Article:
Aloha Dear Ones,
How wonderful to be back with you. I’ve taken time off to learn more of what I need to understand about the heart of love. It’s hard to know where to begin, at what point to bring you into my process of discovery.
I’ve just returned from a Lutheran Church in South Maui, where I attended their Good Friday service. Good Friday is part of Christian Holy Week, retelling the story of Christ’s last days, his death, followed by the celebration of his resurrection on Easter Sunday.
I went back to the Lutheran religion of my childhood tonight, because my beloved Unity Church doesn’t have a Good Friday service.
My former minister, Rev. Mary Omwake, told me that a group of Unity leaders once asked Matthew Fox, revolutionary theologian and defrocked Catholic (now an Episcopalian priest), for his opinion on Unity’s teachings. Matthew Fox’s analysis was that Unity reflected his understanding of the light, really had the positive truth, but that, “new thought,” churches, in general, didn’t know what to do with the dark.
Thus, no Unity service on Jesus’s crucifixion. This is a broad and deep issue for another post. Unity will indeed have a beautiful Easter service. I will be on duty as a chaplain, available to pray with anyone at the program’s close. If you are here on Maui, please come and say aloha on Sunday morning.
What touched me most at the Lutheran Church tonight was how profoundly interconnected I felt with everyone. It felt like my heart was beating in time with each heart, with the heart of the congregation. Amongst the Lutheran regulars, there’s probably a range of beliefs, from fundamentalist to very progressive (this is tolerant Maui, after all). The more conservative members would take issue with my belief that all paths lead to God, perhaps even with my identifying as a Christian.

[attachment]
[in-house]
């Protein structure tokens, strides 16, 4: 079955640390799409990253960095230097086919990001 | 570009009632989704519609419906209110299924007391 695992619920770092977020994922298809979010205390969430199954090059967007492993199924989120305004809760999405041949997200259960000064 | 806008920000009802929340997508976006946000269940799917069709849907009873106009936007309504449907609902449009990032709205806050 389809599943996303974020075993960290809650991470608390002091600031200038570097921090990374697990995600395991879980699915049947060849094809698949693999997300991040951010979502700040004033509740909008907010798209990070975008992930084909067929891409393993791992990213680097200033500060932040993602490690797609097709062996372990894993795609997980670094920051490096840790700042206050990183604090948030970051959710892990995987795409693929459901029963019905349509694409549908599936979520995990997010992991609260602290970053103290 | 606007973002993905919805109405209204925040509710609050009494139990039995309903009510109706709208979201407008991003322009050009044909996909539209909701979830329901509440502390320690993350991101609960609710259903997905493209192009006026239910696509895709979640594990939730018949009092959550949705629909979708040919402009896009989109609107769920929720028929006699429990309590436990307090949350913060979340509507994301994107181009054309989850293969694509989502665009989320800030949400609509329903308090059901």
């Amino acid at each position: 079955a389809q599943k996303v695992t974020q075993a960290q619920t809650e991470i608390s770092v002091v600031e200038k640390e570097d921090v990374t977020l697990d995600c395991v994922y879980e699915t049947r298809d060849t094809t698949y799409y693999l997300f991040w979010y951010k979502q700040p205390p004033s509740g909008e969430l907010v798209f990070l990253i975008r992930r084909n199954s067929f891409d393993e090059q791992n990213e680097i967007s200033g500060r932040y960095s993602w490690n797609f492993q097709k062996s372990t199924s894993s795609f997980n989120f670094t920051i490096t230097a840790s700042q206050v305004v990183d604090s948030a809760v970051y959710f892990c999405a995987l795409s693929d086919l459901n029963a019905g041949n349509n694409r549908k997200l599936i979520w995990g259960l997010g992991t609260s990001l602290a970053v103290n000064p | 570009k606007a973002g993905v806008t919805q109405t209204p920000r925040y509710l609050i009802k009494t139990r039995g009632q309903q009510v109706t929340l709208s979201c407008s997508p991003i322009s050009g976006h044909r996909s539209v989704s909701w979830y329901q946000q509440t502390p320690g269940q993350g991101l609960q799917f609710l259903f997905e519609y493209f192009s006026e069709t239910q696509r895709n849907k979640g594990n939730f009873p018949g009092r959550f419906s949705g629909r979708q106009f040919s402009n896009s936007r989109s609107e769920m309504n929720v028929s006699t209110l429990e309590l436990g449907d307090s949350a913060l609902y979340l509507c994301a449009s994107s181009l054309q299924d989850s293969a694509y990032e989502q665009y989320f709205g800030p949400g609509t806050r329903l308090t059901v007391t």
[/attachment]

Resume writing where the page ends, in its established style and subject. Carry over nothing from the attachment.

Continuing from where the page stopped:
Yet, what I heard, what I participated in with my Lutheran brothers and sisters this Good Friday, along with being deeply moving, seemed to come from an evolving, more integral perspective. The service focused on the 14 Stations of the Cross, each moments in Christ’s walk, bearing a heavy wooden cross, towards the site of his execution.
The liturgy, the language of each Station, was written in a way that evoked a deep resonance with Jesus as a man, fully human, as well as fully divine–a man who was so surrendered to the Divine, who so fully embodied God’s love, that he was willing to give his life for, as, that love. We were asked how we would have responded, had we been on that walk with the crowd following Jesus to his death. When Jesus fell the second time, under the weight of the cross, would we help him carry it, as did Simon? When, for the third time, Jesus fell, would we have tenderly wiped his brow, as did the woman who pushed through the soldiers to reach him?
We were charged with considering how we show up for God’s love, now, in this life. Can we become so aligned with Divine right action, that, like Christ, we always say, “Not my will, but Thine?” Can our identity shift from an individual self, separate from each other, separate from God, to one inter-related whole, responsible for acting as God’s only hands, only voice, on earth? Can we, like Christ, choose to act as God’s love, no matter what the cost?
Yes, I’m paraphrasing, through the evolutionary, integral lens of consciousness. But tonight, as I sat with my spiritual family (I was going to say extended family, but it conveys something one step removed, which was not the reality), the love in our hearts was separated neither by language, nor dogma. I saw the tears shed by all, and all saw mine. I felt the love of all–and all felt mine. Together, we experienced a quickening (evolutionary impulse/Holy Spirit) of our commitment to show up as God’s love on earth.
Dear ones, we cannot wait for God’s love to be revealed to us. We need to act as God’s love for each other, now, with courage, with humility, through our sorrows and our joys.
Love and blessings,
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